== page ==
Here are a few facts you may not have known. 1. I have seen nearly every film made by the Coen brothers. The ones I’ve seen: Blood Simple Raising Arizona Miller’s Crossing Barton Fink The Hudsucker Proxy Fargo The Big Lebowski O Brother, Where Art Thou? The Man Who Wasn’t There Intolerable Cruelty No Country for Old Men Burn After Reading True Grit The ones I haven’t seen: The Ladykillers A Serious Man 2. Ethan Coen, one half of the duo responsible […]
Rachel DuPree is tired. Her five living children are hungry and thirsty, and the baby due any day will add another weight to Rachel’s already overburdened shoulders. The DuPrees have scraped through the long summer drought with dreams of cool drinking water and full bellies, and Rachel is sick with a feeling of failure; she has failed to provide for her family, and she has failed to tame the wild lands that she and her husband, Isaac, claimed fourteen years ago.
First of all, I would like to apologize for my recent lapse in blogging. Between school, my birthday, and Thanksgiving–not to mention a terrible cold–I haven’t been able to keep up with my usual posts. I’ve got a few entries drafted that I intend to post over the next week, so please be patient with me. It’s good to be back! And I thought I’d come back with a bang. This weekend I participated in one of my favorite readathons, Thankfully Reading. […]
And the winner is… Amy! Congratulations, you’ve won a free copy of Donna M. Johnson’s fantastic memoir, Holy Ghost Girl! Keep in mind, readers still have a chance to win another memoir that I loved, Donia Bijan’s Maman’s Homesick Pie. I’ll be randomly choosing up to three winners of this book at midnight on November 15.
In the wake of a tragic accident that claims the life of her mother, Donia Bijan finds herself lost in memories of her family’s history—from pleasant memories of growing up on the second floor of her parents’ hospital in Tehran to fearfully fleeing Iran for their lives.
Donna Johnson had an unusual childhood. Her mother brought Donna and her younger brother, Gary, into the inner circle of David Terrell, a very popular big tent revivalist in the 1960s and 70s. Donna spent her childhood under the wing of the charismatic and megalomaniacal minister; the only home she knew was under the “largest tent in the world.”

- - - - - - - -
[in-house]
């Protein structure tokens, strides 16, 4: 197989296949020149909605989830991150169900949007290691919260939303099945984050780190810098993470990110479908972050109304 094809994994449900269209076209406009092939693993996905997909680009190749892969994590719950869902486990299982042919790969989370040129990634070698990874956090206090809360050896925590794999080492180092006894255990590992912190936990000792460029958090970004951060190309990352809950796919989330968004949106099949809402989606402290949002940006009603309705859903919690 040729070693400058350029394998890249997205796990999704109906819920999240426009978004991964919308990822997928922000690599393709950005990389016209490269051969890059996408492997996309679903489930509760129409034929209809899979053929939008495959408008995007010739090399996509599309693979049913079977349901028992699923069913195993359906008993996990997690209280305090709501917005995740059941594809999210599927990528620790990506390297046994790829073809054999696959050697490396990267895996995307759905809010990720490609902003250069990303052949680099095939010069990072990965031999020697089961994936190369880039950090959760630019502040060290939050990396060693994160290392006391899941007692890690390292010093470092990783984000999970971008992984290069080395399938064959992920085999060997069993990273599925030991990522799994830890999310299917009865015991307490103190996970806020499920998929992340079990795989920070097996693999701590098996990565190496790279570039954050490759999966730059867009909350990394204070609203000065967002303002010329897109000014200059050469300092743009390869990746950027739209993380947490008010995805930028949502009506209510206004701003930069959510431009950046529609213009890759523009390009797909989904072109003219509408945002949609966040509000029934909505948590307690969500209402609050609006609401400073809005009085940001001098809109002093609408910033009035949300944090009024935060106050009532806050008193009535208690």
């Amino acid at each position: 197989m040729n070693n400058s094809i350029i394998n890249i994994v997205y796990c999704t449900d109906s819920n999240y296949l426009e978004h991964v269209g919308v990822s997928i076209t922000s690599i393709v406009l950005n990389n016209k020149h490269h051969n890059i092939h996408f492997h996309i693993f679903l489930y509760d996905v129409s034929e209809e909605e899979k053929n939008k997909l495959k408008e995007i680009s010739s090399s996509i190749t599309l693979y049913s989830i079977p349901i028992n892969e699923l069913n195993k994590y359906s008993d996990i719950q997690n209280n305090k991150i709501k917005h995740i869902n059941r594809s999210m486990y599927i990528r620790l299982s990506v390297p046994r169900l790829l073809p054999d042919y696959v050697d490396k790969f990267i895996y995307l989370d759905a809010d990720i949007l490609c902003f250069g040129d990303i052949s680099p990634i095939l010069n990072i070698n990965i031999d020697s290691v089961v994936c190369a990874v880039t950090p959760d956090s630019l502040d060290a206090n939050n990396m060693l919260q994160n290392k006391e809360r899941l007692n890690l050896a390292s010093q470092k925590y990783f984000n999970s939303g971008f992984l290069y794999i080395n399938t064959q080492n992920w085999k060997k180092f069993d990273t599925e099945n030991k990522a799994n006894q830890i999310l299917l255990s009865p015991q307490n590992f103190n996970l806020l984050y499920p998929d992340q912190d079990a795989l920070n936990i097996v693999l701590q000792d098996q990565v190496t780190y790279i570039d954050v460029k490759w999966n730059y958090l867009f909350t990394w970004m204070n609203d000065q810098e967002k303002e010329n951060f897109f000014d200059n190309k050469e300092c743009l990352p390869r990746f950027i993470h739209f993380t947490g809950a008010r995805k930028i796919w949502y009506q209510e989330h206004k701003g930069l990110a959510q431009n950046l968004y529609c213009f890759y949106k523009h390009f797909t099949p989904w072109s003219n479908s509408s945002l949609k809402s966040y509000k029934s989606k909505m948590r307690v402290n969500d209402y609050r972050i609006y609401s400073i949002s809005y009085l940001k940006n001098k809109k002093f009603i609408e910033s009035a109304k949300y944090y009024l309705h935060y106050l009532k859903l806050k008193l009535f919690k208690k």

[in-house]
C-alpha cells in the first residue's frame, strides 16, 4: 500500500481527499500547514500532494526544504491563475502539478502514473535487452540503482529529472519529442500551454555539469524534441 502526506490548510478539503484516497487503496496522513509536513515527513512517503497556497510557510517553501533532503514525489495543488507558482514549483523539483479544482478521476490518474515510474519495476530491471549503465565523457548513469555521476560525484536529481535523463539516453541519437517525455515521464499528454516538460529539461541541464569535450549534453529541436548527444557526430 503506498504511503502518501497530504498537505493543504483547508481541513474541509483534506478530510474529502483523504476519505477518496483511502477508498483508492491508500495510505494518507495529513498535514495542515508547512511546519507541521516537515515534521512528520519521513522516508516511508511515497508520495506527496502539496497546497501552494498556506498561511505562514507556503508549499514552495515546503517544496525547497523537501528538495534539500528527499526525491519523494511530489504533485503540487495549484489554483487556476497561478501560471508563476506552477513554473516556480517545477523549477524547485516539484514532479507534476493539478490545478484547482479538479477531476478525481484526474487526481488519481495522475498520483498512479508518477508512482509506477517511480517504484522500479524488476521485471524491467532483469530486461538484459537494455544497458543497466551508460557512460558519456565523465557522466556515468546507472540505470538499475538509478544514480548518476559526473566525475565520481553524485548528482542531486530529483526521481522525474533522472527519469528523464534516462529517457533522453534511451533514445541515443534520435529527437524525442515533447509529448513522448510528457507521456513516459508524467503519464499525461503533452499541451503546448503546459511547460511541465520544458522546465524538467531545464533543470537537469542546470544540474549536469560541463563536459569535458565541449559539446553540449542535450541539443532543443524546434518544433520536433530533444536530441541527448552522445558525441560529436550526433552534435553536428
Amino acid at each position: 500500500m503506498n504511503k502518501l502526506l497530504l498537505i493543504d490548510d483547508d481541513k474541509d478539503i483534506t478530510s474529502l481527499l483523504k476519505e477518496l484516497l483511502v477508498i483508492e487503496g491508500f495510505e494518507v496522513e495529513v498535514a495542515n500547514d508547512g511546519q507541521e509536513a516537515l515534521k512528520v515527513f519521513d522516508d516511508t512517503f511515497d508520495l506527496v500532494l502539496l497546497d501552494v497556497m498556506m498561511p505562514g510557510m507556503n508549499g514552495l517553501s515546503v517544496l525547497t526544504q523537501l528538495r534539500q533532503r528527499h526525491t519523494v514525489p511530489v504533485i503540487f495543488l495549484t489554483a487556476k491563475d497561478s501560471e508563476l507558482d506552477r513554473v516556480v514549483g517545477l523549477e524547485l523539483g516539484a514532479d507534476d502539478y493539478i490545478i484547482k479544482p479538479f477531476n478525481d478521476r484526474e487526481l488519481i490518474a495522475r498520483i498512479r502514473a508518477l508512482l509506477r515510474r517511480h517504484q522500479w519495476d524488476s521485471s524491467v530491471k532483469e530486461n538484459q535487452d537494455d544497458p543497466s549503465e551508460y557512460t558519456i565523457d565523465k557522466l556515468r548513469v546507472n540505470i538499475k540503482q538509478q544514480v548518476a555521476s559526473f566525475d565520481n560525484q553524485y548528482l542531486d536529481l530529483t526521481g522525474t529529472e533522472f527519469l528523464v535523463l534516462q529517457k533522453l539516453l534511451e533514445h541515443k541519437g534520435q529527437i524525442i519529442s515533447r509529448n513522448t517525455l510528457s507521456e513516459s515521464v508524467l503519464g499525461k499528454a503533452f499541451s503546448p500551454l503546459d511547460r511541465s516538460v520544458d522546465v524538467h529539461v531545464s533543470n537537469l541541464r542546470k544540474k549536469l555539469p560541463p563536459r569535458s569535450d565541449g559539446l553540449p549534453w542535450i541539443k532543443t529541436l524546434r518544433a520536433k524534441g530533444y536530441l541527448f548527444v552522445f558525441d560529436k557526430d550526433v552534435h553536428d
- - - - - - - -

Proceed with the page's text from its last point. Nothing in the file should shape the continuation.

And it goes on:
August 2011 Stats Books in progress: 6 Books read: 7 Pages read: 2,382 Books reviewed: 6 Posts on book reviewing: 6 (includes features like In My Mailbox, Wordless Wednesday, and Top Ten Tuesday; reading challenges; and news) August was a great month for me–I read several great books that I’m excited about reviewing, and I reviewed several books that I enjoyed a great deal. I loved John McWhorter’s What Language Is and Noelle Hancock’s My Year with Eleanor. And I also enjoyed […]
And the winner of John McWhorter’s What Language Is… The Word Jar! Congratulations! My next giveaway will be Ned Zeman’s fantastic memoir of madness and memory loss, The Rules of the Tunnel. Leave a comment on that review by midnight on September 30 to win! Note: I originally posted that the winner was Gwendolyn B. at A Sea of Books, but she informed me that she had already won this book and graciously offered it to the next random winner.
What is madness? How does one distinguish between a behavioral disorder and a really bad day?
Ned Zeman, a journalist who has written for Vanity Fair, Newsweek, Spy, GQ, Outside, and Sports Illustrated, turns his eye to the one subject that has constantly eluded him: himself. His zany memoir of madness and memory loss reads like one long feature piece—a profile of himself.
Title: What Language Is: And What It Isn’t and What It Could Be Author: John McWhorter ISBN: 9781592406258 Pages: 240 Release date: […]
Short and sweet: Northwest Corner picks up twelve years after Reservation Road ended.
Theme song: “How to Save a Life” by the Fray (See “random pop culture references” below.)
Recommended for: Baseball fans who appreciate the lasting effects of latent violence.
Dwight Arno served his time in prison for not reporting his fatal accident with Josh Learner, and he is now living quietly in California. But in waiting to turn himself in, did he miss his shot at redemption? Will the mistakes he’s made continue to haunt him?
Last month, I hosted a giveaway of Stefan Merrill Block’s Storm at the Door and Ellen Feldman’s Next to Love. They are both excellent books that examine post-World War II relationships in very different ways. And the winner is…. Margaret! Congratulations! Stay tuned for my next giveaway, to be announced on Wednesday!
I started the month of strong in terms of books read, but Sapphire’s The Kid dragged on and George R.R. Martin’s A Dance with Dragons tops 1,000 pages–I’m about halfway done with it.
Babe, Millie, and Grace have been friends for as long as they can remember. They have their differences—pugnacious Babe grew up in the poor section of town and never met with approval from Grace’s upper-class mother, while sweet Millie dealt with the loss of her parents at a young age. But now, as World War II summons their husbands and boyfriends, the women must come to terms with the reality of an America at war, where romance and joy are replaced with grief and loss and then with strength and wisdom.
Long before Stefan Merrill Block was born, the marriage between his grandparents, Frederick and Katharine Merrill, was pushed to the breaking point. Frederick’s alcohol abuse and infidelity had wounded Katharine for years, but his manic depression took him too far one night. Katharine convinced the police to take him to a renowned mental hospital in Massachusetts instead of placing him under arrest.